You should be aware that GDPR doesn’t treat small online businesses the same as large corporations. So for example there are certain record keeping requirements that only apply to companies that have more than 250 employees. But there is still action you need to take.

Is this different from the Cookie Law? 

Yes. Cookies fall under the EC Directive and GDPR is focused on ‘Personal Data’ although there is a slight overlap, because some cookies collect IP addresses and this counts as ‘Personal Data’ when the GDPR regulation starts. All websites use cookies to work. However some do not collect Personal Data and do not fall under GDPR. Some cookies are essential for the website to work i.e. an Ecommerce site and some cookies can be very simply edited so that no Personal Data is taken (i.e. Google Analytics) and so do not fall under GDPR. These can continue as they are, until the new ePrivacy Law comes into effect.

When is new ‘ePrivacy Law’ going to start? 

Originally, this was due to start along side GDPR. However, the EU being the EU are taking longer to debate all the issues and so this new law has been delayed until possibly Spring 2019. About a year from when GDPR starts.

Do I need to change anything about my cookie policy now? 

Although the introduction of the new ePrivacy law has been delayed, you could take this opportunity to update your cookie policy. With regard to your cookie policy, the main thing is to understand what you are using cookies for and clearly state this in your cookie policy. As long as you explain this to your website users and make the information easy to find, you should be okay. The more you do now, the less you’ll need to change next year. The new ePrivacy Law is exspected to focus on browsers, in that the browser will ask you about cookies, rather than the website itself, based on information we have so far.
This means that getting consent to track online browsing habits will fall into the hands of the four main companies, representing 90% of the browser market: Google (Chrome), Apple (Safari), Mozilla (Firefox) and Microsoft (Edge). This is a step in the right direction in my opinion. Although you will still need to have a clear and compliant cookie policy.

There are cookies that fall under the rule of GDPR as they collect Personal Data i.e. IP address. These cookies should require an opt-in for the user before they are activated on your site. You will need to do a cookie audit on your site to find out what cookies you use, what data they hold and how you should implement that into your own site.

What should shop owners do to be GDPR compliance? 

In order to comply with GDPR, companies which handle personal data must fully understand what kind of data they hold, where they hold it and who has access to that data. To know this, a company-wide data audit is recommended and should be carried out as soon as possible.

During your data-audit you might want to consider answering the following questions:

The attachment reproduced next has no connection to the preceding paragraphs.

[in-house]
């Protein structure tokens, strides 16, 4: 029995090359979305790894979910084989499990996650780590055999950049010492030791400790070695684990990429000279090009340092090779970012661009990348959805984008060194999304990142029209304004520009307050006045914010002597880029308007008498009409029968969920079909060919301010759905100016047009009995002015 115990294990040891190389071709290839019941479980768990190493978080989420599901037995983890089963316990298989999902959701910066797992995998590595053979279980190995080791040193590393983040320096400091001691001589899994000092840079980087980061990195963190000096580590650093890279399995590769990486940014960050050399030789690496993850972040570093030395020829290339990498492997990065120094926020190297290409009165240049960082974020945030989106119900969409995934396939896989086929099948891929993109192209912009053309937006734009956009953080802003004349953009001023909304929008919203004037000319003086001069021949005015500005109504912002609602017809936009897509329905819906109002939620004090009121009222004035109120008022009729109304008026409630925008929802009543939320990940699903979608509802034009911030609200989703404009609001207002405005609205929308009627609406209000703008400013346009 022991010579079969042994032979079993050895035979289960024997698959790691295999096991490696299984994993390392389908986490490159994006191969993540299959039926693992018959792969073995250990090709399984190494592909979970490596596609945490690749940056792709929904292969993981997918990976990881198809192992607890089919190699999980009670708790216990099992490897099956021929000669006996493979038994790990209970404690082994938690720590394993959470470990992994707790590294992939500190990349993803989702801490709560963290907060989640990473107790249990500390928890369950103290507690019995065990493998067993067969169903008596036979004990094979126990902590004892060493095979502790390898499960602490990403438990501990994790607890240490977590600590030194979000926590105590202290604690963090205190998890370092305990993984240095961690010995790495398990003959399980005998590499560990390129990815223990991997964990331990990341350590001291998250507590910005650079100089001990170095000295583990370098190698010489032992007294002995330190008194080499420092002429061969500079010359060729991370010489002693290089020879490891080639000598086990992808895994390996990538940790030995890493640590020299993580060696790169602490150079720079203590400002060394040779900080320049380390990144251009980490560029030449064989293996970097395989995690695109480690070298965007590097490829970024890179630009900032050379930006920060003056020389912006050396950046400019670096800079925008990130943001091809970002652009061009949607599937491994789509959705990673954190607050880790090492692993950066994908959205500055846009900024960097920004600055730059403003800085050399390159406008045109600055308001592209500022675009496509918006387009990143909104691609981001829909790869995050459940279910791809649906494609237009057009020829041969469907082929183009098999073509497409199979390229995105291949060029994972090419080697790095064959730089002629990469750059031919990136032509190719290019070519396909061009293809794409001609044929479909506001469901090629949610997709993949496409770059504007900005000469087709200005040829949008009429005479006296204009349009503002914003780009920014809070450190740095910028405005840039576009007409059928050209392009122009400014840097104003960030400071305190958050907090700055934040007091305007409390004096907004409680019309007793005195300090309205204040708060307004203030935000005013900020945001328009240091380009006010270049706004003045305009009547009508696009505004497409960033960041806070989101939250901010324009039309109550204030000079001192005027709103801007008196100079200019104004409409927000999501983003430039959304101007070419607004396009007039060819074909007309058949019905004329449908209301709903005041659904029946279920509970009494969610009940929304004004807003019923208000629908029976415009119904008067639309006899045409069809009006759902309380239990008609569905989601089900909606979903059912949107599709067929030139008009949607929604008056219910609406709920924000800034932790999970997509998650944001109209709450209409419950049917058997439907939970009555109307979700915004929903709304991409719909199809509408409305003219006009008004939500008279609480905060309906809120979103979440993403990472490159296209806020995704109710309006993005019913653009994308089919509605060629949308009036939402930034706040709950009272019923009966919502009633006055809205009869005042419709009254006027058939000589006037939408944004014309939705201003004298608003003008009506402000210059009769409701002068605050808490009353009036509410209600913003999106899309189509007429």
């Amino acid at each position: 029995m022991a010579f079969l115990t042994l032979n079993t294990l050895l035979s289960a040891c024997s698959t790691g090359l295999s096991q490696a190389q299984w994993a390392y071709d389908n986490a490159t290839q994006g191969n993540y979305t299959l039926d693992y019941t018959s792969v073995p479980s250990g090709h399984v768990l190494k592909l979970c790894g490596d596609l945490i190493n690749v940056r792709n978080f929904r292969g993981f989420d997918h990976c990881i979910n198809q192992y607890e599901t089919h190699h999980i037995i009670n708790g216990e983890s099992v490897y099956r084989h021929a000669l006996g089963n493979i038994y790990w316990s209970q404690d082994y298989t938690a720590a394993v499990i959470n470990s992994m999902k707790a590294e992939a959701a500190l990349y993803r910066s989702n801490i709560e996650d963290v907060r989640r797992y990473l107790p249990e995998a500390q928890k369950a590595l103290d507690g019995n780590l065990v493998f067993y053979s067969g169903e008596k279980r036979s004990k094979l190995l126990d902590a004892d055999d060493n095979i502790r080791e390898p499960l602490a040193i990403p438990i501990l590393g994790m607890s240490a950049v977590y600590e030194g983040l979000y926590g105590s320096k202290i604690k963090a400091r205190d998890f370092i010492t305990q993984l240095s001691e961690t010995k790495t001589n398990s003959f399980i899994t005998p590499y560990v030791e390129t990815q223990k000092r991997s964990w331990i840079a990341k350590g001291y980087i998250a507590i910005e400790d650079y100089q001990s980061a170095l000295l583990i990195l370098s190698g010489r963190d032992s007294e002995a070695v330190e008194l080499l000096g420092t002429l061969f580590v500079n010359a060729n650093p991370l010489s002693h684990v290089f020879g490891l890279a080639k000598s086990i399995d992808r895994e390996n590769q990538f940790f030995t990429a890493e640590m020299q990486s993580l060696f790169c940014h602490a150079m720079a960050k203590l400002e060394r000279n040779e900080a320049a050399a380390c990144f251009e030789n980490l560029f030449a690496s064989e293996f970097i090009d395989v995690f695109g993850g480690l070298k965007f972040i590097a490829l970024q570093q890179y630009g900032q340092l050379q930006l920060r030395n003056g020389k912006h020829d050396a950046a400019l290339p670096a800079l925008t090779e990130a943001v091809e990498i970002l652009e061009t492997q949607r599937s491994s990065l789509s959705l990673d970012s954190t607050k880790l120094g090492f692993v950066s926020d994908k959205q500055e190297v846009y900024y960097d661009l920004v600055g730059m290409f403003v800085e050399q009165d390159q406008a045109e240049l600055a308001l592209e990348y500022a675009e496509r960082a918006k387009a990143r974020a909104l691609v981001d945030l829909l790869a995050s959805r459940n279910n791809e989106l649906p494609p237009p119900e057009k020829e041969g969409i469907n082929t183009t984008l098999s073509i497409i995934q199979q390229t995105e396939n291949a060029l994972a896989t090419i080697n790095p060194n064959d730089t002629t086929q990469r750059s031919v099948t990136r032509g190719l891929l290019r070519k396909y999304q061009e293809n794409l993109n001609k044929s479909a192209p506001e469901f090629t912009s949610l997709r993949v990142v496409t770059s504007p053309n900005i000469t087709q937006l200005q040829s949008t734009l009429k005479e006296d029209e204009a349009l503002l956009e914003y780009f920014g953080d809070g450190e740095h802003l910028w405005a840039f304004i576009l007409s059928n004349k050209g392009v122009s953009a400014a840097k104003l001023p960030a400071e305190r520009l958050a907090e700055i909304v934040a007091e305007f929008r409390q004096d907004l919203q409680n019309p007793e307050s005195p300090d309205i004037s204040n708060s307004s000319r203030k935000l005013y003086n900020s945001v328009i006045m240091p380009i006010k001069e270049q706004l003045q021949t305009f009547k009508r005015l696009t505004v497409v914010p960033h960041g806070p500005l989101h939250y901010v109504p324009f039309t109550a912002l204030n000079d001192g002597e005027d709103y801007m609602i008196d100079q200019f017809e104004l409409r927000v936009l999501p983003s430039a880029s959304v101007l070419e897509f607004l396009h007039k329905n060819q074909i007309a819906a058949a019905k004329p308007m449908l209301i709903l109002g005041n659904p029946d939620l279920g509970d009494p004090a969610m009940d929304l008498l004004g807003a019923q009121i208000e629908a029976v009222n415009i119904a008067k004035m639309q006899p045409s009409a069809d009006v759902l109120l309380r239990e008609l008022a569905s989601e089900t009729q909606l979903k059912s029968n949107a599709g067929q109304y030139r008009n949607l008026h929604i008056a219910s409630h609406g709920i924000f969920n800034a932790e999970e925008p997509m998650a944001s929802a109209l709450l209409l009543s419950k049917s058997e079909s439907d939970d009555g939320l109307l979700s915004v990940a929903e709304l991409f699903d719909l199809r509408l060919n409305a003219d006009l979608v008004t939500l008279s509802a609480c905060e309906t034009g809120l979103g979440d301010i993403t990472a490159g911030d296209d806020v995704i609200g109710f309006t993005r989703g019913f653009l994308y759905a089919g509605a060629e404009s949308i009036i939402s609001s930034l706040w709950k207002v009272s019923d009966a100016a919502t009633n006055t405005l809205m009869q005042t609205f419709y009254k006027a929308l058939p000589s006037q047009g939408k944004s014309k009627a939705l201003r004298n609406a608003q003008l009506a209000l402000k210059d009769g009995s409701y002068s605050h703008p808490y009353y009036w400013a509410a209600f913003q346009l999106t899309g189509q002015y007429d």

1. What personal data do you store on your customers?
  2. Do you need all that data?
  3. Did you get the required consent for the collected data?
  4. How long have you held the data for?
  5. Do you still need to keep the collected data?
  6. Do you need to update your privacy policy to comply with GDPR?
  7. Is the collected data encrypted and secure?
  8. Do you have a valid SSL Certificate on your website?
  9. Is the data backed up and is that backup server secure?
  10. If any member of staff looks after the admin area of your site, are they fully informed about GDPR?

At the heart of GDPR compliance is simply protecting people’s data. That means you can limit your exposure by not collecting data that you don’t need.

If, for example, you only sell virtual products online, and there is no value in knowing the customer's home address, then the incentive with GDPR is not to ask for their home address in the first place. A good rule of thumb might be to only show required fields at checkout, rather than all of them. If you are not going to use the information collected, don’t ask for it.

For companies that have under 250 employees, most of GDPR compliance is just about being honest. If you are honest and transparent and you implement best practices, you shouldn’t get fined.

What about your marketing tools and GDPR?

Even if you have done everything you can to be GDPR compliant there is still the small matter of your marketing tools. Are they GDPR compliant?

Most small businesses use tools to help promote themselves and to do that they use tools to collect data. Analytics, Social Media, Email etc, all help your business, but are they GDPR compliant? Can you still use them and how can you find out?

Google Analytics

It’s likely that your company uses Google for its Analytics as it’s the world’s most used analytics solution. You will be pleased to know that Google have gone out of their way to be GDPR compliant by 25th May, but you may have to do a little work to make sure that the analytics code on your website is not collecting Personally Identifiable Information (PII).